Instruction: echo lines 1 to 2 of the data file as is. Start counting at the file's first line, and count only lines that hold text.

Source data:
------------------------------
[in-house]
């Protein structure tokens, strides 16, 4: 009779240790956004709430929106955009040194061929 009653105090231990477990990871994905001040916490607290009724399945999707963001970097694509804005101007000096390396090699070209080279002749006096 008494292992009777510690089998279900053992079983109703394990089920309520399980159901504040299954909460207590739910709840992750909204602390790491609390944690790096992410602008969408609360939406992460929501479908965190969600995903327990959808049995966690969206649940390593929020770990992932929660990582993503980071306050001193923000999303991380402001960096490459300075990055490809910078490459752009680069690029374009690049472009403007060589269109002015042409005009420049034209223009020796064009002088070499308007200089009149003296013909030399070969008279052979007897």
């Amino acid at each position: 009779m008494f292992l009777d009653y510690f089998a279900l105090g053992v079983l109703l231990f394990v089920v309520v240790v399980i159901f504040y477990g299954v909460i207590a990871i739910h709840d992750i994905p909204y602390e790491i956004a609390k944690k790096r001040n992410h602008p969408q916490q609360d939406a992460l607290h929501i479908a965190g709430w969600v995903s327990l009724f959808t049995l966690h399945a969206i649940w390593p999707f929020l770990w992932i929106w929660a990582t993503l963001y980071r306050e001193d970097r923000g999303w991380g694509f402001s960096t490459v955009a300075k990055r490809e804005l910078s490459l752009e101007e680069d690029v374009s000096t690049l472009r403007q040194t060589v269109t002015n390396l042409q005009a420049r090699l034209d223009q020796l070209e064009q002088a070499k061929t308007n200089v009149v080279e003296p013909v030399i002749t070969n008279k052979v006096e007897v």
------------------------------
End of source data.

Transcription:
[in-house]
């Protein structure tokens, strides 16, 4: 009779240790956004709430929106955009040194061929 009653105090231990477990990871994905001040916490607290009724399945999707963001970097694509804005101007000096390396090699070209080279002749006096 008494292992009777510690089998279900053992079983109703394990089920309520399980159901504040299954909460207590739910709840992750909204602390790491609390944690790096992410602008969408609360939406992460929501479908965190969600995903327990959808049995966690969206649940390593929020770990992932929660990582993503980071306050001193923000999303991380402001960096490459300075990055490809910078490459752009680069690029374009690049472009403007060589269109002015042409005009420049034209223009020796064009002088070499308007200089009149003296013909030399070969008279052979007897």